It would also take most of the night.
Cecilia stared at herself in the one unblemished portion of the chest plate. Sharp face with high cheekbones, smooth olive skin, wavy black hair pulled back in a bun, dark brown eyes accented with mascara.
Self-analysis began immediately.
Her face was too thin and her cheekbones stood out because she hadn’t been eating enough.
Her skin was pale under its Mediterranean tone because she hadn’t spent any time outside in months.
Her hair was dull and frizzy because she hadn’t remembered to buy more conditioner the last four times she had been to the grocery store.
Her eyes were bloodshot because she hadn’t been sleeping well.
They also had squint lines around them.
She was only twenty-four. Too young to have wrinkles.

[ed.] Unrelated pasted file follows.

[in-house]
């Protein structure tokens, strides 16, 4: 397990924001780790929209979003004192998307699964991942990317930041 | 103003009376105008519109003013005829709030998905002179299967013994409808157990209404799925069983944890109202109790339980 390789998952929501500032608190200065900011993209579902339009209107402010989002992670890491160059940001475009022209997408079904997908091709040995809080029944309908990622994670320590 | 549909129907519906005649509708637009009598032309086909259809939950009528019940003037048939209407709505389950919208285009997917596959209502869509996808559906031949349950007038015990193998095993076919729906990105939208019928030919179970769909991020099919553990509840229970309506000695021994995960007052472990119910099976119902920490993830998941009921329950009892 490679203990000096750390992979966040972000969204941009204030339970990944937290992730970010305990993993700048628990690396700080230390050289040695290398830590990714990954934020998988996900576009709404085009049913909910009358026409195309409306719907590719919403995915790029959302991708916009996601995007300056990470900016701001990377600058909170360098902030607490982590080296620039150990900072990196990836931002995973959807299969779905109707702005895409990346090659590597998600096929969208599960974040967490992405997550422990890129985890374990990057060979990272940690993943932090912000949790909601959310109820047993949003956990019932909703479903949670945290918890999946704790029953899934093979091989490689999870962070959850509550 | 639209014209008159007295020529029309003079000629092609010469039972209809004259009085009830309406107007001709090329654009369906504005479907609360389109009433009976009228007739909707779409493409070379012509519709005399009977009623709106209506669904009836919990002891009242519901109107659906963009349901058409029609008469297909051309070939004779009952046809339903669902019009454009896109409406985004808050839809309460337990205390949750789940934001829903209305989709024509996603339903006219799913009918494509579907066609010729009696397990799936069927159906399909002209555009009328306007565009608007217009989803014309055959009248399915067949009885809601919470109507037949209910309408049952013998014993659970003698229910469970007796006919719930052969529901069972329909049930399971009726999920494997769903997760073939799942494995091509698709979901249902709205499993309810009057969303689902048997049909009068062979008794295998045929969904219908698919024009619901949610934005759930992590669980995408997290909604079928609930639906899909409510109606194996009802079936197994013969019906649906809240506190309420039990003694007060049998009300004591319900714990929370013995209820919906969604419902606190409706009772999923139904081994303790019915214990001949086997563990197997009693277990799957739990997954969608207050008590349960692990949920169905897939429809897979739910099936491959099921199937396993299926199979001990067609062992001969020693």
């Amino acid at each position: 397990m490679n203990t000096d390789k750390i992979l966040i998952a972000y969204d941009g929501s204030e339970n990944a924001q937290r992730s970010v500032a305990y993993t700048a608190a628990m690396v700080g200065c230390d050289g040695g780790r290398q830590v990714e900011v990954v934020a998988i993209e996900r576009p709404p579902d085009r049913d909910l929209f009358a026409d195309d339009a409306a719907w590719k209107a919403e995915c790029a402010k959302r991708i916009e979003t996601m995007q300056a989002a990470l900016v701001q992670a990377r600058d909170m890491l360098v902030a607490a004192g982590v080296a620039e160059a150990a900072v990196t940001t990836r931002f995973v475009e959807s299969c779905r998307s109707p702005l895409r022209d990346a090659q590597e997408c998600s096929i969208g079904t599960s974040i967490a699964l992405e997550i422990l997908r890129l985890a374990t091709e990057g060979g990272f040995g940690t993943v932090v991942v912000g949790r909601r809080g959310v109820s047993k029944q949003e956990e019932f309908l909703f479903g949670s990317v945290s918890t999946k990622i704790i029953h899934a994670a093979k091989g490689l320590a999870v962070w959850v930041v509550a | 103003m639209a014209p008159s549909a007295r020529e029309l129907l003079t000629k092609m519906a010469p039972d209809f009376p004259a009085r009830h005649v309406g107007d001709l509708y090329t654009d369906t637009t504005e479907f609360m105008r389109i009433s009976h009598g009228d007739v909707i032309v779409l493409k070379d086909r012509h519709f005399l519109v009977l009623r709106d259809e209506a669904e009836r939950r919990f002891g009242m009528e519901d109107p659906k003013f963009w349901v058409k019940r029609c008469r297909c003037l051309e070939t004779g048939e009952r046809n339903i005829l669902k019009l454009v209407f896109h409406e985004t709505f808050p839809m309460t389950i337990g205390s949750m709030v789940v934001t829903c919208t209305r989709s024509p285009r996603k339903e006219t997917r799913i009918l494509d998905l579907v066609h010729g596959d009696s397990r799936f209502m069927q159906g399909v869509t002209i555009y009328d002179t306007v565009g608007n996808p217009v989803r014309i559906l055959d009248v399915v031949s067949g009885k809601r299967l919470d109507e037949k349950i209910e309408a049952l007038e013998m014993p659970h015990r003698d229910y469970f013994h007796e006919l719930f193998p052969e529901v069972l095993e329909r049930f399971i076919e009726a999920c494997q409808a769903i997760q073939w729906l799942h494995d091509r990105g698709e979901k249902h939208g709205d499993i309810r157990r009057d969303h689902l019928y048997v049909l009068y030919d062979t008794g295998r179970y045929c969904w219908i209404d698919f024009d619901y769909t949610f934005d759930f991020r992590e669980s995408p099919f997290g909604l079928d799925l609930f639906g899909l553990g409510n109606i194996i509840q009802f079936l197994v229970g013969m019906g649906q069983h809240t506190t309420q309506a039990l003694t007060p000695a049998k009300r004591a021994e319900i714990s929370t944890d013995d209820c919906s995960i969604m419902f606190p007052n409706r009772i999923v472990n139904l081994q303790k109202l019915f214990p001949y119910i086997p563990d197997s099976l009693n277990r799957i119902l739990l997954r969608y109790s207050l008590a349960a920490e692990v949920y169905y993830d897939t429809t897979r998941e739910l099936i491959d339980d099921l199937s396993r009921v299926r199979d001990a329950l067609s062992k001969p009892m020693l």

She started crying.
The mascara ran down her cheeks.
Cecilia made it to the parking garage shortly after midnight. She was weaving on her feet and couldn’t remember where she had parked her red Porsche. She found it in the second to last row, squeezed between two SUVs, after twenty minutes of searching.
She unlocked the door with the remote, slid in to open it, and dropped her keys.
The cars were too close for her to bend down. She had to get into the driver’s seat first, then turn around in the seat and hang upside down to get the keys from where they had bounced under the car.
Her necklace fell off while she was groping blindly for the keys. She didn’t notice until she was backing out of the parking space and missed the weight of the heavy gold coin around her neck.